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Whether you work with a broker or advisor or you trade on your own, you should always monitor your investments. By keeping an eye on your investments, you can prevent minor mistakes from turning into big problems. You can protect yourself by taking the following steps.
1. Read and keep all documents that you receive from your broker, mutual fund, or investment advisor. Check to make sure your confirmations and account statements are accurate.
2. Keep good notes of communications with your broker or advisor. Taking notes when you're talking to your broker or advisor will help if there is a problem.
3. Get all confirmations and account statements sent directly to you. If you can't look after your own investments, get copies of these documents sent to someone you trust, such as a family member, lawyer, or accountant so that there is always a pair of independent eyes looking after you.
4. If you don't get account statements or confirmations, follow up. You have a right to this information. If you are not receiving these documents on a regular basis, that could be a sign of trouble.
5. Ask questions about any information you receive about your investments. If you don't understand something, ask questions. If investments that you did not authorize appear on your confirmations or account statements, contact your broker or advisor at once. Don't wait to see how the investments perform.
6. Even if you don't trade online, consider getting online access to your account. Online access to your account allows you to review your account whenever you want. You can verify information that you received from your broker or advisor or in your confirmations or account statements. You also may be able to request that your confirmations and account statements be sent to you via email.
7. Do not make checks or other payments payable to your broker, advisor, or another individual for an investment. In most cases, money should be sent only to your brokerage firm, its clearing firm, or another financial institution.
8. Meet with your broker and visit the firm, if possible. Investments are a major financial undertaking and should be afforded the same degree of investigation and caution as any other major purchase you might make.
9. Conduct independent research on your investments. Ideally, you should independently verify information by thoroughly reading prospectuses, research reports, offering materials, annual reports (Form 10-K), quarterly reports (Form 10-Q), and other filings that a company makes with the SEC. SEC filings, such as Forms 10-K and 10-Q, can be accessed on the SEC website.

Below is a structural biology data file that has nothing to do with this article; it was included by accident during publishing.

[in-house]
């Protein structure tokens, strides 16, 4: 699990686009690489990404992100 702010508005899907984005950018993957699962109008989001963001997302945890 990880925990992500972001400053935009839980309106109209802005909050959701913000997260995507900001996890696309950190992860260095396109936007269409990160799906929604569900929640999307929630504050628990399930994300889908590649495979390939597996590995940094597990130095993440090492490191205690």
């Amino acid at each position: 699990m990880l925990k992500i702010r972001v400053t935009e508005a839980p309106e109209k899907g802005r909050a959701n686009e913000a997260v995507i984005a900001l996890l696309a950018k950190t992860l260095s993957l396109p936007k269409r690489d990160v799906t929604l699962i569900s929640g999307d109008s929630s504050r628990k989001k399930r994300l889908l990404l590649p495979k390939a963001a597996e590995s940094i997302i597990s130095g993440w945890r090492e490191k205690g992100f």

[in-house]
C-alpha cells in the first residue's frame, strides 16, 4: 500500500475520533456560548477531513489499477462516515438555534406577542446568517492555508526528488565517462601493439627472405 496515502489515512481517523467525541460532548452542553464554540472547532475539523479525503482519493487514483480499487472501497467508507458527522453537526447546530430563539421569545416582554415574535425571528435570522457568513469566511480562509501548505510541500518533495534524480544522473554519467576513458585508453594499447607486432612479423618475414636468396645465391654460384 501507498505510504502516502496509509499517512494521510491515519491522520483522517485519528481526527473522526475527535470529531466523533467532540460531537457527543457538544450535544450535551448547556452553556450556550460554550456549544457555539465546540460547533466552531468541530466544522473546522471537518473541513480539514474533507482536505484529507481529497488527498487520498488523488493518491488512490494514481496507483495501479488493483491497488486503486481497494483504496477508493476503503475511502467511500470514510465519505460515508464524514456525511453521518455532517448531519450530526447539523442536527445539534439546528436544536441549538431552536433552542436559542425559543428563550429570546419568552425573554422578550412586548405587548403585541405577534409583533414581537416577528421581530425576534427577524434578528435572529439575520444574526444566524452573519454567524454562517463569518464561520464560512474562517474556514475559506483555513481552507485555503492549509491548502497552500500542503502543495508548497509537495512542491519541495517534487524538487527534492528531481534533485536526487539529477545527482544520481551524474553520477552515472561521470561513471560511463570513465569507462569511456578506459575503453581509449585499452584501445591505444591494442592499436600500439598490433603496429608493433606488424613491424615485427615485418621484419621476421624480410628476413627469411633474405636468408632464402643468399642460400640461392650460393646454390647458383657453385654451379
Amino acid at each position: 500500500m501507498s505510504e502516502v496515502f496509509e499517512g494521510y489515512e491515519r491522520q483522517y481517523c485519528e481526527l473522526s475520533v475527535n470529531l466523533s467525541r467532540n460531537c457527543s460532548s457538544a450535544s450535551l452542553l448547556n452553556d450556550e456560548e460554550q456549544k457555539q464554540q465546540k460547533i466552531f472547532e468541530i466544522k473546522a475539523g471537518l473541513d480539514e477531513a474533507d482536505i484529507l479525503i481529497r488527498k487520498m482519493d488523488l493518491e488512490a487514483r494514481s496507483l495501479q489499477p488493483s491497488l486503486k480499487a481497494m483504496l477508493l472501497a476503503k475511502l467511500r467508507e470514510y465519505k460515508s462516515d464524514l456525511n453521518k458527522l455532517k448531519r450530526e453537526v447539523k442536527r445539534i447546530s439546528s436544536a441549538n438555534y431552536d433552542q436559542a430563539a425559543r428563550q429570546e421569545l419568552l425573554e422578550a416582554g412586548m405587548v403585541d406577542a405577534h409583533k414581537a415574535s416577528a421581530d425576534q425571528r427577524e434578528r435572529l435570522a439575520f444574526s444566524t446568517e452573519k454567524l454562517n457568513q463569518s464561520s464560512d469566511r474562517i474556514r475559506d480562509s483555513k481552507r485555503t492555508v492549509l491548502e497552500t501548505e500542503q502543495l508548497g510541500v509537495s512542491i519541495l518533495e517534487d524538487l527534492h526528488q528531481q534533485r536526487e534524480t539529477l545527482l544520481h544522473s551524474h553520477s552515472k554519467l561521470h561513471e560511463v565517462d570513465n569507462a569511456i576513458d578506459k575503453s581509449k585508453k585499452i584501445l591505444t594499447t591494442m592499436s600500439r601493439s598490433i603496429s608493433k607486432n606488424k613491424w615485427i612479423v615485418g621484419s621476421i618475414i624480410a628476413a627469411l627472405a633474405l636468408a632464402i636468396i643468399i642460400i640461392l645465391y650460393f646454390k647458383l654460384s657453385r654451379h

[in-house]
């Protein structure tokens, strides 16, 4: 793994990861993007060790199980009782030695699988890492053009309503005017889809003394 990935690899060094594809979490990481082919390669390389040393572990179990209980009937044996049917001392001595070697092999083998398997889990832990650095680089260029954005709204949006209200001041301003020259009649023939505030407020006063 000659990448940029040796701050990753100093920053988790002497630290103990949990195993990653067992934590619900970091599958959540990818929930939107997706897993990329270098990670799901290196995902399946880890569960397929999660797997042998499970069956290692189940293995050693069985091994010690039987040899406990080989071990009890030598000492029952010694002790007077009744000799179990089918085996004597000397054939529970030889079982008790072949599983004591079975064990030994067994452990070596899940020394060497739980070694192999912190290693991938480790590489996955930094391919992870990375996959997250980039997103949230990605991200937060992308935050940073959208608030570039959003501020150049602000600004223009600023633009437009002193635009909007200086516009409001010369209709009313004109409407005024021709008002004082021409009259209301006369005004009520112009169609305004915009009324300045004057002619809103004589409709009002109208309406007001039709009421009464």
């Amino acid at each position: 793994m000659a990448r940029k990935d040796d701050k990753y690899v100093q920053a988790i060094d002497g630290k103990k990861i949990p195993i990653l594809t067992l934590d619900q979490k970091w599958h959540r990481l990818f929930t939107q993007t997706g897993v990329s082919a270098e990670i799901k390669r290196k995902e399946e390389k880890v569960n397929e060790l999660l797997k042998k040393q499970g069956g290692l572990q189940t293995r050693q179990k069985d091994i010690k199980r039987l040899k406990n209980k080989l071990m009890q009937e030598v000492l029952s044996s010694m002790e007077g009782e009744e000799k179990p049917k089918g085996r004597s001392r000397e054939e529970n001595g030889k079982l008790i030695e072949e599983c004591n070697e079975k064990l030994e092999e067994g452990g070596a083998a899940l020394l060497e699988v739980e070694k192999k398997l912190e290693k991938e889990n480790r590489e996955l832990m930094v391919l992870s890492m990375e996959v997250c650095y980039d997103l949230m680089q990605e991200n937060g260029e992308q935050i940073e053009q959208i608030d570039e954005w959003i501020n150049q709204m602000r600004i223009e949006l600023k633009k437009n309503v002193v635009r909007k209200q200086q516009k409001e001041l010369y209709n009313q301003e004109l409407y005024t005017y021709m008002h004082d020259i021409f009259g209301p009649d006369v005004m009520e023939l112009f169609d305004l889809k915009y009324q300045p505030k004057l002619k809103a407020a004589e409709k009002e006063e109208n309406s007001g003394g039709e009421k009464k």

10. Periodically review your portfolio. Make sure the securities in your account still meet your investment objectives. Also make sure you understand and are comfortable with the risks, costs, and liquidity of your investments. As part of this review, you may want to check the information on file at your brokerage firm regarding your accounts, such as new account agreements, margin account agreements, option account agreements, discretionary account agreements, and any correspondence to you. You have a right to know what is on file about you, and the firm's records must accurately reflect important information about you such as your age, income, net worth, financial status, long-term goals, and investment objectives.
What to do if you have a problem
If you believe you have been wronged or see a mistake in your account, act quickly. Immediately question any transaction or entry that you do not understand or did not authorize. Don't be timid or ashamed to complain. The securities industry needs your help so it can operate successfully. Here are the steps you should take.
- If you think it's a minor mistake, talk to your broker. This may be the fastest way to resolve the problem.
- If you can't resolve the problem with your broker or you believe your broker engaged in unauthorized transactions or other serious misconduct, report the matter to the firm's management or compliance department in writing.
- If you and your firm still can't resolve the problem, contact us. You can file a complaint using our complaint form. If you are seeking to recover money, you may want to consider arbitration or mediation, which are processes for settling disputes outside court. FINRA Dispute Resolution has numerous resources for parties, including:
- Information on how an investor can start the arbitration process.
- A guide for simplified arbitration procedures (PDF 340 KB). If the amount of the claim is $50,000 or less, unless the investor requests a hearing, the claim will be decided solely based on the parties' written submissions.
- A PDF, "What Investors Can Expect from FINRA's Dispute Resolution Process" (PDF 95 KB), which explains the arbitration process in plain English.
- Links to resources to help you find an attorney. Several law schools in California, Florida, Illinois, Massachusetts, New York, New Jersey, Pennsylvania and Washington, D.C., provide legal representation to help parties who have smaller claims and who are unable to hire a lawyer.
- Information on expedited proceedings for investors who are seriously ill or over age 65.
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FINRA is the largest independent regulator for all securities firms doing business in the United States. Our chief role is to protect investors by maintaining the fairness of the U.S. capital markets. FINRA does not endorse, sponsor, or guarantee, nor is it sponsored by, any advertisers on this site, and any dealings with those advertisers are solely between you and the advertisers.